Andy Warhol is an art-world colossus whose work accounts for one-sixth of contemporary-art sales. How did that happen, and is he really worth it? Bryan Appleyard canvasses the experts
From INTELLIGENT LIFE magazine, November/December 2011
Sara Friedlander, the 27-year-old head of First Open Sale at Christie’s in New York, has a startling view of American art history. “Nothing good was made in the 19th century, nothing really good was made in the 18th century and American art in the 20th century for the first three, four or five decades was very elitist.”
There was, in this view, no American Titian or Picasso, Raphael or Matisse. And then, suddenly, on July 9th 1962, there was. That was the date of the first solo show by Andy Warhol, the 33-year-old son of Slovakian immigrants. It was at the Ferus Gallery in Los Angeles and it consisted of a series of 32 paintings of Campbell’s Soup Cans, one for each flavour—beef, clam chowder, cheddar cheese, etc. The response was underwhelming. Five sold for $100 each, but the gallery owner bought them back to keep the series intact.
Nevertheless, by the end of that year, Warhol had conquered New York, the capital of the art world, and America had the artist for which she had been waiting. “He reached a public”, says Friedlander, “that no artist was able to do before him. Because he was able to accomplish what nobody else had done and in the way he was able to influence what came after him, I think that makes him, I would guess, the greatest artist of the 20th century.”
There is nothing unorthodox about this claim. Almost unanimously, today’s young art fans adore Andy as earlier generations adored Pablo Picasso or Jackson Pollock. “To the under-45s”, says Georgina Adam of the Art Newspaper, “Warhol is what Picasso used to be to an older generation…and, like Picasso, he has become a man for all seasons.”
This vast fan base has been reinforced by the shrewd licensing arrangements negotiated by the Andy Warhol Foundation for the Visual Arts, established under the terms of the artist’s will. There have been Warhol skateboards, Warhol editions of Dom Pérignon champagne and countless Warhol fashion lines, including Pepe jeans and Diane von Furstenberg dresses. But, in a wider sense, Warhol’s colours and styles—especially his use of pop style—pervade the culture. Any city street shows evidence of the astonishing power and durability of his imagery.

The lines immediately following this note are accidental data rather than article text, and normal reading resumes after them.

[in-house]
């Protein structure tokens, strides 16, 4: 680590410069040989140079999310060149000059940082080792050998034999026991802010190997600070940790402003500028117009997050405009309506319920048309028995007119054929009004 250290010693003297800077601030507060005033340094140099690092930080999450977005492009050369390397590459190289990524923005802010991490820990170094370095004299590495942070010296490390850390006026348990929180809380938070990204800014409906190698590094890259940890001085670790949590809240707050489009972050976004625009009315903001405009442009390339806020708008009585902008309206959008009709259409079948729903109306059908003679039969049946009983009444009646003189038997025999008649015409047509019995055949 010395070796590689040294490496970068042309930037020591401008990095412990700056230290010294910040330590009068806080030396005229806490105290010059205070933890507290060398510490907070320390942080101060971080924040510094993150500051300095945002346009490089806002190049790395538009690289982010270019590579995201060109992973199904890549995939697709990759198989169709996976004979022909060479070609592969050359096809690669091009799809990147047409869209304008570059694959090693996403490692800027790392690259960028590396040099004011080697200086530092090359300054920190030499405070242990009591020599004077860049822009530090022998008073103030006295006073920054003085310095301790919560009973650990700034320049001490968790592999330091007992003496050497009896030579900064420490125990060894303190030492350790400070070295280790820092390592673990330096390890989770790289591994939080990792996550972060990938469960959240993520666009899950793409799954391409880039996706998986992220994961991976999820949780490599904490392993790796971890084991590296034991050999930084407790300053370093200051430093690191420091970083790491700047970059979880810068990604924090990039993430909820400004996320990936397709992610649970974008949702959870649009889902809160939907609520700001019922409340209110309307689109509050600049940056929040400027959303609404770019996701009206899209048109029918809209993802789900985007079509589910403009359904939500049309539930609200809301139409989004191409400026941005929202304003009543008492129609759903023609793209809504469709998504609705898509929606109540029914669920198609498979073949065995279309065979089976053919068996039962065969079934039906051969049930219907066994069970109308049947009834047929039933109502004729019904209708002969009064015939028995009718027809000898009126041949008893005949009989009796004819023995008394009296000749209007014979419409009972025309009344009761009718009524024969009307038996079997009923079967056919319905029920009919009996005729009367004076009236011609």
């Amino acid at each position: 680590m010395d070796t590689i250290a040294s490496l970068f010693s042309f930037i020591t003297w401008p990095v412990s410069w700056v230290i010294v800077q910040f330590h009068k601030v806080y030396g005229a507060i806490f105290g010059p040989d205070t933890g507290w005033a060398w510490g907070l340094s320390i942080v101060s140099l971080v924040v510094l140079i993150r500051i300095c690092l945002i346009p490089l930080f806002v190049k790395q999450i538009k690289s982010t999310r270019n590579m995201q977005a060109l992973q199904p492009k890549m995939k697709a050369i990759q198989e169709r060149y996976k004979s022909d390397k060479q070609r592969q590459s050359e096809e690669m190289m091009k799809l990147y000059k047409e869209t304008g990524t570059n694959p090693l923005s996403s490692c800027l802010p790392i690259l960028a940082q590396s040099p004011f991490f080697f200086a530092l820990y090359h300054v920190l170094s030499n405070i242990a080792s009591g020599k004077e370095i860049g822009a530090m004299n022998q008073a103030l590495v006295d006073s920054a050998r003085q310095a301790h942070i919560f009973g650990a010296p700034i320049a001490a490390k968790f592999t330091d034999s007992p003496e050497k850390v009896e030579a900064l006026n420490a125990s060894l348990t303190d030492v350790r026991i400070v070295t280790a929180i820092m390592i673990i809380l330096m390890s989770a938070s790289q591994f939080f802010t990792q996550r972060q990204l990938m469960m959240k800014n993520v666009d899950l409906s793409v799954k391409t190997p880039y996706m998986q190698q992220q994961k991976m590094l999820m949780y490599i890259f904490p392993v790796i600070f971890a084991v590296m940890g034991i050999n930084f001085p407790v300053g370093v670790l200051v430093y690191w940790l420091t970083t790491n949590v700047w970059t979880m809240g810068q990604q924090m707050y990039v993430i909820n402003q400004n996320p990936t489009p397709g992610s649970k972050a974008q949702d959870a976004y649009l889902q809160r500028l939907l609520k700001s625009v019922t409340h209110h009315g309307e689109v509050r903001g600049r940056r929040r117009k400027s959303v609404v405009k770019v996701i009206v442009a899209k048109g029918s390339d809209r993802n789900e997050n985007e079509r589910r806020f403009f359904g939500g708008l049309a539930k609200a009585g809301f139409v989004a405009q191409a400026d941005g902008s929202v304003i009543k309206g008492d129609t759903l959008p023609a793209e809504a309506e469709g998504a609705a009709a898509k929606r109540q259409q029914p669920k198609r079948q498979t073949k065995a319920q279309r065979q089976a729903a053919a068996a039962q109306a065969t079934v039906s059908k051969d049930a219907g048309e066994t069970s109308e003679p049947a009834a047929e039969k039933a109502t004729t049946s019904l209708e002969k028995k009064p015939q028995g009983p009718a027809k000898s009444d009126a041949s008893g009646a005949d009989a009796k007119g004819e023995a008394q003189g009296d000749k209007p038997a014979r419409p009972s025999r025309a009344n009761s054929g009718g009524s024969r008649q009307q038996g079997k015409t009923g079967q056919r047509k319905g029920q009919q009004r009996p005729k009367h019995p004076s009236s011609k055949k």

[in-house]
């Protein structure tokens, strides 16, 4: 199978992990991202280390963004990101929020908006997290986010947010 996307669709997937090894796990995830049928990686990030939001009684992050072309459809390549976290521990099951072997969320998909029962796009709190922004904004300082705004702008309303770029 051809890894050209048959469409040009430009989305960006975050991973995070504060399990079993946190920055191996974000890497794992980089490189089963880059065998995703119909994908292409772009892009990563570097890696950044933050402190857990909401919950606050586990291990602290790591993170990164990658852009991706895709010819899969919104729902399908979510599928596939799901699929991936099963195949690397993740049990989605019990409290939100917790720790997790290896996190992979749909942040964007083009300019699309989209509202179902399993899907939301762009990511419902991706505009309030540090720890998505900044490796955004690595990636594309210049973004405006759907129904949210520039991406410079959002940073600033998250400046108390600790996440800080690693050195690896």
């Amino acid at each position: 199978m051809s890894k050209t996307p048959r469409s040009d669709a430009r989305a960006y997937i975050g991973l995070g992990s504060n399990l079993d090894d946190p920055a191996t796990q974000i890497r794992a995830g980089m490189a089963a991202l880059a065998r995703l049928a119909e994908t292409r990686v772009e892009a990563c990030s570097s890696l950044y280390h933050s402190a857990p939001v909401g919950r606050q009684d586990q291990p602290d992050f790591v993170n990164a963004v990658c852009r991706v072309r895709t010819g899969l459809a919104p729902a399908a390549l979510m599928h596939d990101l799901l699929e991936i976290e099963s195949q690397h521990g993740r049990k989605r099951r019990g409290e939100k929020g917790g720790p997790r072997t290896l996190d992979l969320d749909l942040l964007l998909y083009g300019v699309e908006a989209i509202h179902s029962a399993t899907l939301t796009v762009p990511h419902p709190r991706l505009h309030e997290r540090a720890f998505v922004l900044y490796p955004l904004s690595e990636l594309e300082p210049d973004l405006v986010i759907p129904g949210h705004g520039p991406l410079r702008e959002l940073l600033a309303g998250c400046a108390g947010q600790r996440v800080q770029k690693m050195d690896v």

The market backs the enthusiasm of the young. Those original soup cans are not for sale: bought by the Los Angeles dealer for $1,000, they were sold to the Museum of Modern Art in New York in 1996 for $15m, a deal that promoted Warhol to art’s first division. In 2008 a 12-foot-wide Warhol painting entitled “Eight Elvises”, made in 1963, broke the $100m barrier, putting him in the same lofty bracket as Picasso, Pollock, Willem de Kooning and Gustav Klimt. The highest auction price, meanwhile, is $71.7m for “Green Car Crash” (1963). To put these dizzying prices in perspective, Titian recently achieved his highest ever auction price—$16.9m for “A Sacra Conversazione” from about 1560. This is an important picture by an artist many regard as the greatest painter that ever lived. But the market says that Warhol is more than five times better.
Warhol is now the god of contemporary art. He is indeed, it is said, the “American Picasso” or, if you prefer, the art market’s one-man Dow Jones. In 2010 his work sold for a total of $313m and accounted for 17% of all contemporary auction sales. This was a 229% increase on the previous year—nothing bounced out of recession quite like a Warhol. But perhaps the most significant figure is the rise in his average auction prices between 1985 and the end of 2010: 3,400%. The contemporary-art market as a whole rose by about half that, the Dow by about a fifth. “Warhol is the backbone of any auction of post-war contemporary art,” says Christopher Gaillard, president of the art consultants Gurr Johns. “He is the great moneymaker.”